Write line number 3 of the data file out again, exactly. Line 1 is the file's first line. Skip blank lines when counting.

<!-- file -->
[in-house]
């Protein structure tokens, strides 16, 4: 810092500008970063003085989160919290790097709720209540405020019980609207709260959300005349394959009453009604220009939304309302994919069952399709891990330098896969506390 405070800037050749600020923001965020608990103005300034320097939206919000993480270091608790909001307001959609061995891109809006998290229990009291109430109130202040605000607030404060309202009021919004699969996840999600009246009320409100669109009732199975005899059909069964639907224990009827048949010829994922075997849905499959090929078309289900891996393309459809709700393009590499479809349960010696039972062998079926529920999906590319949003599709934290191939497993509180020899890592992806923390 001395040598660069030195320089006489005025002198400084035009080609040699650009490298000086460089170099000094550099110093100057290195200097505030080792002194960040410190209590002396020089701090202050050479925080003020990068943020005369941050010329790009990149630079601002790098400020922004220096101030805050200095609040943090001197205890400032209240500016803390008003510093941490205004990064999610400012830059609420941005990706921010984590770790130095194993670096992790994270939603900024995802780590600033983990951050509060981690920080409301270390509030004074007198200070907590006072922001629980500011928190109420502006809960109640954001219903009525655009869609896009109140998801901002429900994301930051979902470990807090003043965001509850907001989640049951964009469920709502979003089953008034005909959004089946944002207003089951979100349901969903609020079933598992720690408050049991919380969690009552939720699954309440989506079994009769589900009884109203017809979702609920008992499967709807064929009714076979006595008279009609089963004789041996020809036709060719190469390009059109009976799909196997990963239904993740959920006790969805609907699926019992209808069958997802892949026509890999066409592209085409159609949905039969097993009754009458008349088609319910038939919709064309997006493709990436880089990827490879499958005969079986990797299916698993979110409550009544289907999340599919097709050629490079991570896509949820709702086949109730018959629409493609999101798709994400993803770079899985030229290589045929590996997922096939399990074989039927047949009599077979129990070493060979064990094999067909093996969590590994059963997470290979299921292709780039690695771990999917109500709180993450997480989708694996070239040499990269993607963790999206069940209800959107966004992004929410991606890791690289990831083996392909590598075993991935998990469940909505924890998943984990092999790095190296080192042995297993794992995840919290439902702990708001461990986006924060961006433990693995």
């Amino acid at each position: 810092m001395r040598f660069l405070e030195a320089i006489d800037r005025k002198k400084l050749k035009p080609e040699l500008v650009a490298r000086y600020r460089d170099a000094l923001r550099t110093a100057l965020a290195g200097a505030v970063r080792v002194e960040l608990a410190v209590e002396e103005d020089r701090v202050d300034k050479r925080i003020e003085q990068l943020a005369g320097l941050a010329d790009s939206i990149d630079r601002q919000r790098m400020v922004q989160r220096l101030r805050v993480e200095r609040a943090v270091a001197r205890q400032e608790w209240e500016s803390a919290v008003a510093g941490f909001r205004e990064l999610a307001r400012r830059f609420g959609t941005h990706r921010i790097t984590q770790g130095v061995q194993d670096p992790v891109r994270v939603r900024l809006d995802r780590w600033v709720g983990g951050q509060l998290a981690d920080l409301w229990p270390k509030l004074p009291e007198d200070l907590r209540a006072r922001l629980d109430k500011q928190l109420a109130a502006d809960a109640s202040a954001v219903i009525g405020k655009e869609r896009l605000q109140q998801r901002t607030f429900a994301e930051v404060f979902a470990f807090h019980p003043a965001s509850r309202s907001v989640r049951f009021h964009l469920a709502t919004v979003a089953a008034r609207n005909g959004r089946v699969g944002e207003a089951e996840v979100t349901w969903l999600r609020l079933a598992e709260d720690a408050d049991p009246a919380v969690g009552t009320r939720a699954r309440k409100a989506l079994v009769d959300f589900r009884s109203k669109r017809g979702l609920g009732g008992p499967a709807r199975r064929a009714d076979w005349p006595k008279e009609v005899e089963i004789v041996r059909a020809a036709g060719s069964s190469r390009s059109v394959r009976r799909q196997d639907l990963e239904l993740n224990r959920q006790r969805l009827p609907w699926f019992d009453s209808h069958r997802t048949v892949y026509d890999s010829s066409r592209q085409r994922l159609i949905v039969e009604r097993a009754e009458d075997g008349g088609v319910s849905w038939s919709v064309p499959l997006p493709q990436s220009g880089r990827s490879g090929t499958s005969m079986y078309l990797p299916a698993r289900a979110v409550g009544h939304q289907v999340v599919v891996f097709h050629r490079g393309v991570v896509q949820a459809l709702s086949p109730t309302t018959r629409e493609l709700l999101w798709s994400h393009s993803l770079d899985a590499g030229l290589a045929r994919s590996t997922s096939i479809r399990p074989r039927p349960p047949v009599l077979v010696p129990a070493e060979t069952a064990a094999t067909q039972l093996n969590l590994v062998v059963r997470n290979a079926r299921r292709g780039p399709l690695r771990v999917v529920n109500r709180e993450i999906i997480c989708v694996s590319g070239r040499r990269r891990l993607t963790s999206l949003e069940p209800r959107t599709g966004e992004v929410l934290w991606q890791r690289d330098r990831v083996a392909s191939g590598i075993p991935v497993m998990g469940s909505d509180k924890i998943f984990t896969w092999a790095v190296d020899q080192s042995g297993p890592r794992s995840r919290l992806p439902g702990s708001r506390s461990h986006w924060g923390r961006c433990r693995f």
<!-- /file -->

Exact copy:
């Amino acid at each position: 810092m001395r040598f660069l405070e030195a320089i006489d800037r005025k002198k400084l050749k035009p080609e040699l500008v650009a490298r000086y600020r460089d170099a000094l923001r550099t110093a100057l965020a290195g200097a505030v970063r080792v002194e960040l608990a410190v209590e002396e103005d020089r701090v202050d300034k050479r925080i003020e003085q990068l943020a005369g320097l941050a010329d790009s939206i990149d630079r601002q919000r790098m400020v922004q989160r220096l101030r805050v993480e200095r609040a943090v270091a001197r205890q400032e608790w209240e500016s803390a919290v008003a510093g941490f909001r205004e990064l999610a307001r400012r830059f609420g959609t941005h990706r921010i790097t984590q770790g130095v061995q194993d670096p992790v891109r994270v939603r900024l809006d995802r780590w600033v709720g983990g951050q509060l998290a981690d920080l409301w229990p270390k509030l004074p009291e007198d200070l907590r209540a006072r922001l629980d109430k500011q928190l109420a109130a502006d809960a109640s202040a954001v219903i009525g405020k655009e869609r896009l605000q109140q998801r901002t607030f429900a994301e930051v404060f979902a470990f807090h019980p003043a965001s509850r309202s907001v989640r049951f009021h964009l469920a709502t919004v979003a089953a008034r609207n005909g959004r089946v699969g944002e207003a089951e996840v979100t349901w969903l999600r609020l079933a598992e709260d720690a408050d049991p009246a919380v969690g009552t009320r939720a699954r309440k409100a989506l079994v009769d959300f589900r009884s109203k669109r017809g979702l609920g009732g008992p499967a709807r199975r064929a009714d076979w005349p006595k008279e009609v005899e089963i004789v041996r059909a020809a036709g060719s069964s190469r390009s059109v394959r009976r799909q196997d639907l990963e239904l993740n224990r959920q006790r969805l009827p609907w699926f019992d009453s209808h069958r997802t048949v892949y026509d890999s010829s066409r592209q085409r994922l159609i949905v039969e009604r097993a009754e009458d075997g008349g088609v319910s849905w038939s919709v064309p499959l997006p493709q990436s220009g880089r990827s490879g090929t499958s005969m079986y078309l990797p299916a698993r289900a979110v409550g009544h939304q289907v999340v599919v891996f097709h050629r490079g393309v991570v896509q949820a459809l709702s086949p109730t309302t018959r629409e493609l709700l999101w798709s994400h393009s993803l770079d899985a590499g030229l290589a045929r994919s590996t997922s096939i479809r399990p074989r039927p349960p047949v009599l077979v010696p129990a070493e060979t069952a064990a094999t067909q039972l093996n969590l590994v062998v059963r997470n290979a079926r299921r292709g780039p399709l690695r771990v999917v529920n109500r709180e993450i999906i997480c989708v694996s590319g070239r040499r990269r891990l993607t963790s999206l949003e069940p209800r959107t599709g966004e992004v929410l934290w991606q890791r690289d330098r990831v083996a392909s191939g590598i075993p991935v497993m998990g469940s909505d509180k924890i998943f984990t896969w092999a790095v190296d020899q080192s042995g297993p890592r794992s995840r919290l992806p439902g702990s708001r506390s461990h986006w924060g923390r961006c433990r693995f």